How Do You Counsel Someone Who is Not a Christian? (BCTC Question and Answer Series)

Rob Green
April 12, 2024
5 minute read
How Do You Counsel Someone Who is Not a Christian? (BCTC Question and Answer Series)

It is hard to believe that planning for the 2012 Biblical Counseling Training Conference (BCTC) is well under way. It will not be long before we are joining together for a week of encouragement and equipping centered around Christ and His Word. During Last year’s BCTC we had a number of people ask questions that we simply did not have time to answer. Here is one of those questions:

How do you counsel someone who is not a believer?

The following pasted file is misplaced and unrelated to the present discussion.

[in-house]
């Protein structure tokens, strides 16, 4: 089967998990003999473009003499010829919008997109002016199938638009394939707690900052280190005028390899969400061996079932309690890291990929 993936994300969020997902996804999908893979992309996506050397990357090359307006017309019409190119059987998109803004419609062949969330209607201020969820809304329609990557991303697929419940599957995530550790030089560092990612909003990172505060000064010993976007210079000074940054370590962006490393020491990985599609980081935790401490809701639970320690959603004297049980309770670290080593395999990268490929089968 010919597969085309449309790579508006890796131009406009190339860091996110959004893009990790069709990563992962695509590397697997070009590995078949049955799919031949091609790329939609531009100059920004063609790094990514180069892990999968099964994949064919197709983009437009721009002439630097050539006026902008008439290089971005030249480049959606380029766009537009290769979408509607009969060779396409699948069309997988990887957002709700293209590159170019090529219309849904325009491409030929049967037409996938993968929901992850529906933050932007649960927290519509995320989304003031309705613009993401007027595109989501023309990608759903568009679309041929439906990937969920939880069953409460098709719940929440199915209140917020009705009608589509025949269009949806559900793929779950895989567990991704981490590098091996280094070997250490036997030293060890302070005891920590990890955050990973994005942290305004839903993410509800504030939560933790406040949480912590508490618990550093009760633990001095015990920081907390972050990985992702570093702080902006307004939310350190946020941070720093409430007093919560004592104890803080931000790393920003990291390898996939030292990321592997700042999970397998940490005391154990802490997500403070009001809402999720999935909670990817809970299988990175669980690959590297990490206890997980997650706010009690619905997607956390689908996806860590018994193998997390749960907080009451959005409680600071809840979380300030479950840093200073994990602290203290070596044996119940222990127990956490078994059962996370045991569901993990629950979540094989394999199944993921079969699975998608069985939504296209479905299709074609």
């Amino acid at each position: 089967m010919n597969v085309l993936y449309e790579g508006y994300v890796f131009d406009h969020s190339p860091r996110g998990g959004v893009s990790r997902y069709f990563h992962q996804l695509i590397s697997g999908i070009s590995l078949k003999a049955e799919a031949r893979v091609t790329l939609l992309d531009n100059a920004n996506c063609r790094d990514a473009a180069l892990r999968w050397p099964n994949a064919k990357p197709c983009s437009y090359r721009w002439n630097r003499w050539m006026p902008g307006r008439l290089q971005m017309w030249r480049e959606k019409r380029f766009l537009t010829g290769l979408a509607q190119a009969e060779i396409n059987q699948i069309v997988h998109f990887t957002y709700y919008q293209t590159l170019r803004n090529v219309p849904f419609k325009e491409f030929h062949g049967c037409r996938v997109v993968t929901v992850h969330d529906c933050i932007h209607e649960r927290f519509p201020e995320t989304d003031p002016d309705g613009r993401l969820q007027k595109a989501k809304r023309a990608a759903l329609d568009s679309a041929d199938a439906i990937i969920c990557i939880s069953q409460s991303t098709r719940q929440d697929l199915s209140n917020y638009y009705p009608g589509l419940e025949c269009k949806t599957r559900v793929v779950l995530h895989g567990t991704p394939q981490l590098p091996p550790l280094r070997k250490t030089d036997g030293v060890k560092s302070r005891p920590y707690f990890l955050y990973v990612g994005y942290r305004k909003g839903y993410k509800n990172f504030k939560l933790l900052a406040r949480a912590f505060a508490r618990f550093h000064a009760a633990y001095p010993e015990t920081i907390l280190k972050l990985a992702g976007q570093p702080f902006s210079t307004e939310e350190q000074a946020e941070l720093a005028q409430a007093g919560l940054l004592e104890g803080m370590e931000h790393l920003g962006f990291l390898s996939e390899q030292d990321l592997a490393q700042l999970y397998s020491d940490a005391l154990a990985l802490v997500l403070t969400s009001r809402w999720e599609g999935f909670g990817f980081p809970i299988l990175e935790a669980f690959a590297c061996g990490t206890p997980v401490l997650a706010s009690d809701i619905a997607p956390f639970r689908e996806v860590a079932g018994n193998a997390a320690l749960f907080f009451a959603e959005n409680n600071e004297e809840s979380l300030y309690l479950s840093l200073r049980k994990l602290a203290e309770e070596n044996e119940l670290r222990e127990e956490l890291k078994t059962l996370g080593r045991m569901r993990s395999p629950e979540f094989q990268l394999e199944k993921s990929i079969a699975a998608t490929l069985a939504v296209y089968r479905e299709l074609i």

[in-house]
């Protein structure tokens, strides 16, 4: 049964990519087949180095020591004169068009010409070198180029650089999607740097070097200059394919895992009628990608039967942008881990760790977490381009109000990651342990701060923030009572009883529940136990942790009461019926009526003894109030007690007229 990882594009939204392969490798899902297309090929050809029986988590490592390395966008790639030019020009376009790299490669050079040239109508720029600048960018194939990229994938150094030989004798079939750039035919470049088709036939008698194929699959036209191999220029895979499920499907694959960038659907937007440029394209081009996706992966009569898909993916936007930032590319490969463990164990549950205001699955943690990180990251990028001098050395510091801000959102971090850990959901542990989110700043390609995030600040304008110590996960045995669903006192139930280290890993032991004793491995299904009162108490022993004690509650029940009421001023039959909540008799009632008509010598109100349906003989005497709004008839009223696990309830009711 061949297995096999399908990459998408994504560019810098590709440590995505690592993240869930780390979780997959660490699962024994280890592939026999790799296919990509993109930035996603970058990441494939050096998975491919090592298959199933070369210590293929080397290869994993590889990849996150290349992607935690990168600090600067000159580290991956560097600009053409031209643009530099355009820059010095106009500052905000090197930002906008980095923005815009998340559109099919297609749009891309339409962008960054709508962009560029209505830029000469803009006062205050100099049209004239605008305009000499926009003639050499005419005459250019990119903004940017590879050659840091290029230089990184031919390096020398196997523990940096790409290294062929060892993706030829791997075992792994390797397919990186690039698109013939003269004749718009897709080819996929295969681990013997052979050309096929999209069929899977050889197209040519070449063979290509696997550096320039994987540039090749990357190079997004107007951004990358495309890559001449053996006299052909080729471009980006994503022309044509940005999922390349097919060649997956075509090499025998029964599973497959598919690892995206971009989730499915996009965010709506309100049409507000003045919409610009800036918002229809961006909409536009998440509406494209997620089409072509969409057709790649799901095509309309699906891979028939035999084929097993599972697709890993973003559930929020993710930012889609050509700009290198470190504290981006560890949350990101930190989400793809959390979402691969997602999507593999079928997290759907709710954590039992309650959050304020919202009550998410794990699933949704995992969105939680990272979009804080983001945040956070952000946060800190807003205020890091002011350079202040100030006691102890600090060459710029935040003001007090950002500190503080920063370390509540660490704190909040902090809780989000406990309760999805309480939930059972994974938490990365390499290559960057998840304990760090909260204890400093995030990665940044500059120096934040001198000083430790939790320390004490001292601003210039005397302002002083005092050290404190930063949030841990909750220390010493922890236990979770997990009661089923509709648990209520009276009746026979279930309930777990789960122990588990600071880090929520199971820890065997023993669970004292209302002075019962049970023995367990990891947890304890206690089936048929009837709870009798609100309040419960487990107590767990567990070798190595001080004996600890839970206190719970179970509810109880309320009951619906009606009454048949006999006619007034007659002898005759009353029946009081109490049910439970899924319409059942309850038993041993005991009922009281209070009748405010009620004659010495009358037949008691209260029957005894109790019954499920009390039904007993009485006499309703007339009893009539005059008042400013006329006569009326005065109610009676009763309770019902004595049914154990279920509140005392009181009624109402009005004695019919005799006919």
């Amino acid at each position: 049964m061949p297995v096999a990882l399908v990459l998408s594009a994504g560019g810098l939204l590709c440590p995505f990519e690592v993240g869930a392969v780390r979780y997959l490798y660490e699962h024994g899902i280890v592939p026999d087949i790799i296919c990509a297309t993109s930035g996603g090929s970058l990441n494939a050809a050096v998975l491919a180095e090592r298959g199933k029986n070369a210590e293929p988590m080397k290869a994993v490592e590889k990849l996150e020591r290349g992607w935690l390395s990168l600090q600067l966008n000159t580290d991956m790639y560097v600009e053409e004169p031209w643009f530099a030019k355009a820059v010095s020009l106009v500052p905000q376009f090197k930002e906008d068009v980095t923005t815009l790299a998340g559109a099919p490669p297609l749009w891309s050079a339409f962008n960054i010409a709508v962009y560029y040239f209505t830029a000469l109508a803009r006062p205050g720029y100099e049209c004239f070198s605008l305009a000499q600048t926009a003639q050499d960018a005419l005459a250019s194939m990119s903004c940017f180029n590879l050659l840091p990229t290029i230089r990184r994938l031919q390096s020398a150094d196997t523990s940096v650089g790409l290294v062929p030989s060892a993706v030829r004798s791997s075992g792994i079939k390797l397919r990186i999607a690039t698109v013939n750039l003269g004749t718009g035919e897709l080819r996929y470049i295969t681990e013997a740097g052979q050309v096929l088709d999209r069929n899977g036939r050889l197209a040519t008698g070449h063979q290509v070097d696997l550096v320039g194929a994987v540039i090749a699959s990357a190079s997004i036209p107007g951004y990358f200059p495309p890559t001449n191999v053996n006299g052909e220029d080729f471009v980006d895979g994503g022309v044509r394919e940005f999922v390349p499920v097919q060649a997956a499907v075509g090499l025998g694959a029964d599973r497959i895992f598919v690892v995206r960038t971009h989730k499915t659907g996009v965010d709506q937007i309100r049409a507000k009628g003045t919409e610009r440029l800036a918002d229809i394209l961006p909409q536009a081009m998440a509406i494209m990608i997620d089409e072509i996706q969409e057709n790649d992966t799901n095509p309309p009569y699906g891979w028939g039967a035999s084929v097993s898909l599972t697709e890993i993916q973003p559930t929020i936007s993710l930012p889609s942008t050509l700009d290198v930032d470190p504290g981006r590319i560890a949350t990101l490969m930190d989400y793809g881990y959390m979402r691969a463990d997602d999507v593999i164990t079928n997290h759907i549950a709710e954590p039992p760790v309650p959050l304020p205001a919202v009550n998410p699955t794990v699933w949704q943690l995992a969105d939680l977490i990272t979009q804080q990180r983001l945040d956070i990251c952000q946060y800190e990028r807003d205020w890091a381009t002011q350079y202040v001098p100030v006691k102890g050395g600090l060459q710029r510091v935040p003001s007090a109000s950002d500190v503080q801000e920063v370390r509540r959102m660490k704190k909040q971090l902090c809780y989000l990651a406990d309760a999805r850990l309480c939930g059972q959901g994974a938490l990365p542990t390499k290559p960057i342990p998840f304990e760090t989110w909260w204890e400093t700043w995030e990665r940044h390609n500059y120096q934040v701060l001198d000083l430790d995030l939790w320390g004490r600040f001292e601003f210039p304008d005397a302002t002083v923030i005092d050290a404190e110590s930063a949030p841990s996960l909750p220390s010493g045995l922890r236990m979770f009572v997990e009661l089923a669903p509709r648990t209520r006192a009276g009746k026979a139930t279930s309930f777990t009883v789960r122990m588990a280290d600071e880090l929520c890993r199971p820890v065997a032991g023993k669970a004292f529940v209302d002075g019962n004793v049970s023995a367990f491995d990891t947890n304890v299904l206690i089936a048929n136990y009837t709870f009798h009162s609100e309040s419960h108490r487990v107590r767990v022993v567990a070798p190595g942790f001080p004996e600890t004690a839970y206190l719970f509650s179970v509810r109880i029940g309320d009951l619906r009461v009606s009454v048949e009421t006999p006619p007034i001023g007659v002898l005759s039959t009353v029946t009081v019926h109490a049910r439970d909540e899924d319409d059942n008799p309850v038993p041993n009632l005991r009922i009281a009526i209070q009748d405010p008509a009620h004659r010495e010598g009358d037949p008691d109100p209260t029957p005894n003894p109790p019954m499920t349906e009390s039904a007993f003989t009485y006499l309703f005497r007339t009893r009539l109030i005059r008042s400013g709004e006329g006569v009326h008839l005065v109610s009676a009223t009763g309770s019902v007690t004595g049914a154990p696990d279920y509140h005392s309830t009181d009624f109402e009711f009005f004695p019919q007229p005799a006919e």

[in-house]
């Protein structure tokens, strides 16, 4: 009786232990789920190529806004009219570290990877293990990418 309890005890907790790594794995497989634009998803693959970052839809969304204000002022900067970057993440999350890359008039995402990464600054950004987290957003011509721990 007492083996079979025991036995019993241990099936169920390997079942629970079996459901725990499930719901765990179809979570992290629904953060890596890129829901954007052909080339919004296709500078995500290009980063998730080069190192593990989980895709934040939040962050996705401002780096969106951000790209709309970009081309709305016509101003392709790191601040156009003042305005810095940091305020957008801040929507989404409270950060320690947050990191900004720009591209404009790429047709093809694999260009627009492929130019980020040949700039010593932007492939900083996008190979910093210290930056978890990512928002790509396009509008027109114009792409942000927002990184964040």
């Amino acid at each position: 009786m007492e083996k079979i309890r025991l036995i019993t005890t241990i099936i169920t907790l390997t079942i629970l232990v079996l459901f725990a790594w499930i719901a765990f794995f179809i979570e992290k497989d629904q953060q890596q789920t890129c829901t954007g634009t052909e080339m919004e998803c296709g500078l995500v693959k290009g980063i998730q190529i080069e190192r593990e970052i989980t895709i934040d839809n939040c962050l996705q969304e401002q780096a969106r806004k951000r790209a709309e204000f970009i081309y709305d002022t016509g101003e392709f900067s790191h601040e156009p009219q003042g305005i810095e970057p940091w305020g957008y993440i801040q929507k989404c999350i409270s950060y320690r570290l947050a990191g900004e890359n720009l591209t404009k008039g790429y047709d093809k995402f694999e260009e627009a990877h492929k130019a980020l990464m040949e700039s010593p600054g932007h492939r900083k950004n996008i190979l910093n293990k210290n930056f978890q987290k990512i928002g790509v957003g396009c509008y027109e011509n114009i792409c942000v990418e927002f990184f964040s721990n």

Our counseling is open to anyone in our community who believes they need help. However, we do ask them to be willing to submit to biblical counseling from the very first minute. This does not mean they are a Christian, but it does mean that they understand that we will use the Bible as the authoritative source for our counseling. Unbelievers who do not have any interest in spiritual things normally will not agree to that concession. However, there are many unbelievers who have tried other things and not been helped. In our view, these people are ripe for the gospel message (they understand they have problems and they are willing to open a Bible).So step one of our strategy is to find people that are in a place where they are willing to hear what the Bible says.The next step is to take every opportunity we can to demonstrate their need for Christ. We will attempt to give them some skills to handle some of their problems, but only in the context of seeking to help them understand that they have a much larger problem – they remain under the power and penalty of sin. In terms of process that means our unbelieving counselees are hearing the gospel message every time we meet with them.In our experience one of two things generally occur: (1) The counselees come to faith in Christ and continue on in counseling as genuine followers of Jesus, or (2) They begin to tire of hearing about Christ and choose to discontinue counseling. Generally speaking, we have seen counselees choose their own option within the first month or so of counseling appointments.In both situations we were part of the great commission – we were seeking to win the lost.Please comment if you have further questions or insights.

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